It is one of the greatest operas ever written by noone else but great Giuseppe Verdi. It’s a heartbreaking story of a French courtesan — Violetta Valéry — and her denied love to a young nobleman Alfredo. The whole production takes the audience for journey from luxurious salons of French aristocracy through countryside mansions to lone apartments somewhere in 18th century Paris and is definitely something you won’t forget for a long, long time.
Although knowing it for a while, the first time I watched it was only few years ago in Brighton’s… cinema. It was one of those rather neatly organised live streams from ROH, with big names like Renée Fleming, Joseph Calleja and Thomas Hampson. At the same time, seeing this version spoiled me a bit and I refused to watch it live without a set of magnificent voices. Anna Netrebko was a promise of exactly that.
I have never seen her live but after listening to few of her recordings and watching the incredible cinematic production of La bohème, where she teamed up with Rolando Villazón, I was more than happy to spend a budget of a small African country on the tickets.
Unfortunately it didn’t go as smoothly as I hoped.
Two weeks before the big day I was sent an email from ROH saying that Anna had to withdraw from the performances due to her unexpected foot surgery. Although highly disappointed I couldn’t do much but just go with it. That was until a day before the show, when Netrebko’s replacement called in sick…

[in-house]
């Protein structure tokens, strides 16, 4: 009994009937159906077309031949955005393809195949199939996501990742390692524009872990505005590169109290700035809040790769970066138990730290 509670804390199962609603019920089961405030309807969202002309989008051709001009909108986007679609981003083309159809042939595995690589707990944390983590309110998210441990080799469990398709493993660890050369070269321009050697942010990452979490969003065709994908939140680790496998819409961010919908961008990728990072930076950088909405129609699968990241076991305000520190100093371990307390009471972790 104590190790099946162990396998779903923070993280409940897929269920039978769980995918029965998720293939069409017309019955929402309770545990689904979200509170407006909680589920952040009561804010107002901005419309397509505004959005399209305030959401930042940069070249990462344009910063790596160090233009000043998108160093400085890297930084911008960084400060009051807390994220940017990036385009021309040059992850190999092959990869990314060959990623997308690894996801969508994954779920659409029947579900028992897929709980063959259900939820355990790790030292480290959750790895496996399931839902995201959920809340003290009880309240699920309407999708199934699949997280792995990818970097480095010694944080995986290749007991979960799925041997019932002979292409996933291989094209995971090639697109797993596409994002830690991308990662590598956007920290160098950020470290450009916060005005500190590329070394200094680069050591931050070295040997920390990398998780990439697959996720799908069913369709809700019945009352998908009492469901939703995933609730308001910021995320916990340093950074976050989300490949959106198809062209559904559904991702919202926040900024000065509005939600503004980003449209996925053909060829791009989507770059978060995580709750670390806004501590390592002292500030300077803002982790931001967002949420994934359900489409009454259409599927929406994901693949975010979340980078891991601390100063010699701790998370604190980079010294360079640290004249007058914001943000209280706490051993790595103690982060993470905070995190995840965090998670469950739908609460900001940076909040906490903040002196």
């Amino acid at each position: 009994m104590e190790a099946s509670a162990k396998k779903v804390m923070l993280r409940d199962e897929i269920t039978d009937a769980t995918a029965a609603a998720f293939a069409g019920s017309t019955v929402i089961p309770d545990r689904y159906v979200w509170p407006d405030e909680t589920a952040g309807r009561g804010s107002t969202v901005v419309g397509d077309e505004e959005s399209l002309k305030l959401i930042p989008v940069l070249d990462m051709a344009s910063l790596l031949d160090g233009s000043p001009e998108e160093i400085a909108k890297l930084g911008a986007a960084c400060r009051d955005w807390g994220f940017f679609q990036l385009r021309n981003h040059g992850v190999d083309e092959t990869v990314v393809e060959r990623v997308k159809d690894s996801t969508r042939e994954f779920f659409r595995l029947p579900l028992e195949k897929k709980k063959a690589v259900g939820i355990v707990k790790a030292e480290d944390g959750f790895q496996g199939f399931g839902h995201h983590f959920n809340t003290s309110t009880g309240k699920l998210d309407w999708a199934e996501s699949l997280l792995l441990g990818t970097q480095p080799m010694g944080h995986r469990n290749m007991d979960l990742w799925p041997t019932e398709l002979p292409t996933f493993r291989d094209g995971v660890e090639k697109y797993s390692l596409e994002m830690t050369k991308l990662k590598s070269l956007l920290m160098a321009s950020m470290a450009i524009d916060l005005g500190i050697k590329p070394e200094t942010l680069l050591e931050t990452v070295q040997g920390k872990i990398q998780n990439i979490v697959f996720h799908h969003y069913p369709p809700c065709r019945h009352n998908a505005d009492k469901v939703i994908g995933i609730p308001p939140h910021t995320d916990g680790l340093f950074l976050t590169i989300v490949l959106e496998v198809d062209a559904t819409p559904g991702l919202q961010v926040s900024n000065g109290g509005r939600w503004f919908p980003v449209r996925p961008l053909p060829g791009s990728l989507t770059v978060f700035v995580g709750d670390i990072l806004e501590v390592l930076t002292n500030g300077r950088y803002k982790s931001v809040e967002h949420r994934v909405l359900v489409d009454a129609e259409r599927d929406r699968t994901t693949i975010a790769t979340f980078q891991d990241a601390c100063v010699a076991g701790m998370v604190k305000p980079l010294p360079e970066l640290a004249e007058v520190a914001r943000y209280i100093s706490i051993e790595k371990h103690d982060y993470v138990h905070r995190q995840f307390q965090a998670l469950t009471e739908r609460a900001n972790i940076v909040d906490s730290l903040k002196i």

It was going to be a trainwreck. At least that’s what I thought.
But it wasn’t. In fact it was a perfect harmony of voices. In the end the role of Violetta was taken by gorgeous (probably one of the most attractive divas I have ever seen;) Mexican soprano — Ailyn Pérez — who “incidentally” is also married to her stage partner Alfredo played by Stephen Costello. I don’t know if that’s what made it so magical, or they are just good performers but it was probably one of the most believable and touching operatic plays I have ever witnessed.
Sure, some of the secondary roles were not as great as in the cinematic play and the stage design was exactly the same but overall it was second best production I’ve experienced in Royal Opera House. Well done.
Finally, if you’re not an opera fan but consider giving it a go, here’s the recording of the version I watched in the cinema — also the very reason why I’ve been trying to catch Renée Fleming performing live for few years now.
I hope you enjoy it.